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Iron—The Misunderstood Mineral
To supplement or not to supplement with iron—do you need it or not? If so, how much, Iron is an important trace mineral that our body needs for oxygen transport (energy), cell growth, DNA synthesis, immune function and brain development. This four-letter metal really is necessary for overall health. Shockingly, the World Health Organization estimates that up to 80% of the world’s population may be iron deficient; indeed, up to 30% may have iron deficiency anemia, creating a reduction in hemoglobin production.* Consequently, these individuals may experience lack of energy, dizziness, weakness and other symptoms associated with anemia. Meanwhile, answering a few basic questions can help guide you in the right direction.


1


Is my body absorbing enough iron?
This truly depends on what kinds of foods you eat and which supplements you take. Some nutrients interfere with the absorption of iron, such as vanadium, tannins in teas, additives in soft drinks, polyphenols in coffee, phytic acid from soy isolates and oxalic acids from spinach, sweet potatoes, beans and rhurbarb. Whole grains, high-bran foods and whole-wheat baked goods are excellent sources of fiber, but iron loss during bowel movements make it difficult for your body to actually absorb iron. Consume these types of nutrients separately from iron-rich foods. Antacids consisting of calcium should be taken separately. Also, However, certain nutrients help in the absorption of iron: vitamin C (citrus fruits) and L-cysteine or cysteine-containing foods such as onions, broccoli and Brussels sprouts. Enjoy these with your heme or nonheme sources of iron.
What is the RDA of iron for my age and gender?
The federal government recommends specific amounts of nutrients as a general guideline. Each individual has different needs based on various dietary concerns. Your healthcare provider can assist you in determining how much iron you need based on your age, gender and pre-existing conditions, if any.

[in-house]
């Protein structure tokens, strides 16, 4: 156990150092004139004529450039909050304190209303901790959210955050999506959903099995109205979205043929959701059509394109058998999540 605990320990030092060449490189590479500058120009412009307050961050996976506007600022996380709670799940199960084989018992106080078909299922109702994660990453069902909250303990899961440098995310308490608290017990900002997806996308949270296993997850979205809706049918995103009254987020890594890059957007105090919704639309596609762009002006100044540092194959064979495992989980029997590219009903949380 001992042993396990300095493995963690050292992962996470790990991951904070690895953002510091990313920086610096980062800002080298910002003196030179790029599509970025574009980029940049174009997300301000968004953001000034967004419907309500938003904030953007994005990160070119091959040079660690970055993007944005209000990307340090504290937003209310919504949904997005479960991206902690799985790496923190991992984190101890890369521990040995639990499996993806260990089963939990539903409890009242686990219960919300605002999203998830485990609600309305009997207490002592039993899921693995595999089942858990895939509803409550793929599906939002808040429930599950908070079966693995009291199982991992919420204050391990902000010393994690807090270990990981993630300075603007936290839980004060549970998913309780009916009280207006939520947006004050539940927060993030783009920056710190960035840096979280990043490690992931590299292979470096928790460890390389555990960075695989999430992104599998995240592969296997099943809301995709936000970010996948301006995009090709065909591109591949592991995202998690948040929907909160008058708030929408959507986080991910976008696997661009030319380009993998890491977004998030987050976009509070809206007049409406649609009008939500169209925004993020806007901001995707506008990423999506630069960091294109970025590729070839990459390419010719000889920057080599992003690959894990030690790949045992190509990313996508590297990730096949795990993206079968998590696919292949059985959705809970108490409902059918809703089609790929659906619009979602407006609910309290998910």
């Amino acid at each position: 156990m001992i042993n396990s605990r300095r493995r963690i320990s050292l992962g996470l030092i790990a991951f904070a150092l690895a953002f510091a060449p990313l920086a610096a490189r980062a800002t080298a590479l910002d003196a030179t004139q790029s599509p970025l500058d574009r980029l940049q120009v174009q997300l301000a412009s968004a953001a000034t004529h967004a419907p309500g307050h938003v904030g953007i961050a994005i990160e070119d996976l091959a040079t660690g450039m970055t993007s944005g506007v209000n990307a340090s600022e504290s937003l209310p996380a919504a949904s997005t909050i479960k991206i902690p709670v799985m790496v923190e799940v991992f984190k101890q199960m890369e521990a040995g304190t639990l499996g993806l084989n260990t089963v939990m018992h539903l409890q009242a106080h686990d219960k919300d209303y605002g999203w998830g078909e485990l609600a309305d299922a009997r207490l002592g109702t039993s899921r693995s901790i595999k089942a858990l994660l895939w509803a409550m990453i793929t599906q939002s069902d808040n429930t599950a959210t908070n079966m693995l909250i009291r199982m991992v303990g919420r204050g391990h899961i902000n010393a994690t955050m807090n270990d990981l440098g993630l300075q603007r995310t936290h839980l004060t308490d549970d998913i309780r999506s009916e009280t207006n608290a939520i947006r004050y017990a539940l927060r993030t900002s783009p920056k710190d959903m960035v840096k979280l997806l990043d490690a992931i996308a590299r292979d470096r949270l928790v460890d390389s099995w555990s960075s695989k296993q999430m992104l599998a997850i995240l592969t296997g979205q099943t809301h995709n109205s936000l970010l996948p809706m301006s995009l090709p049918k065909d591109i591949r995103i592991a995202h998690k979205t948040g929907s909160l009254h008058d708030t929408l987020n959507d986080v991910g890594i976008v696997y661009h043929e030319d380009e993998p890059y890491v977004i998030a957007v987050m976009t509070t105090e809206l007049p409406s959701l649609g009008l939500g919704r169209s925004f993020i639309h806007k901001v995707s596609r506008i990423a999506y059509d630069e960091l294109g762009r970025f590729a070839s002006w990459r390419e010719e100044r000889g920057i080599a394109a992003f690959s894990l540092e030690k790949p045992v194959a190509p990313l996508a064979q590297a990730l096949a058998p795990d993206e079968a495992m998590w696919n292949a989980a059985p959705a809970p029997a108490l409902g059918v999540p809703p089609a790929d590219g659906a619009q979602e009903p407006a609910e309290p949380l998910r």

Recommended Dietary Allowances for Iron for Infants (7 to 12 months), Children and Adult*


Age

Males
(mg/day)

Females
(mg/day)

Pregnancy
(mg/day)

Lactation
(mg/day)

7 to 12 months

11

11

N/A

N/A

1 to3 years

7

7

N/A

N/A

4 to 8 years

10

10

N/A

N/A

9 to 13 years

8

8

N/A

N/A

14 to 18 years

11

15

27

10

19 to 50 years

8

18

27

9

51+ years

8

8

N/A

N/A

What kinds of iron supplements are there?

If you and your healthcare provider determine that you need to take iron supplements, you will need to be aware of the different types of supplemental iron. Ferrous (FE II) and ferric (FE III) are the two forms of supplemental iron. According to the National Institutes of Health, the body best absorbs ferrous iron salts (fumarate, sulfate and glucarate). Ferric forms must be broken down into the ferrous form, reducing the amount of elemental iron potentially absorbed by the body. Often, physicians recommend iron for pregnant and lactating women, as well as women of childbearing age in general, depending on their specific needs. Iron supplements are contraindicated in individuals with certain pre-existing conditions. Accidental overdose of iron supplements can cause death in small children. Please use childproof bottles and keep them away from small children. The best source of iron is from plant foods. Natural sources: greens (chlorophyll), high iron fruits, dark berries.  Blood tonic is made from pure plants and no additives.


2


Ironing out your dietary need for iron
Research continues on iron’s role in immune health and cognitive development due to its assistance with neurotransmitters like dopamine. Scientists also continue to research iron’s involvement in energy enhancement among athletes. Maintaining a healthful diet and supplementing when necessary will help ensure that your are getting the right amounts of iron and other trace minerals to assist you on your journey for overall health and wellness.

 

 
   
         
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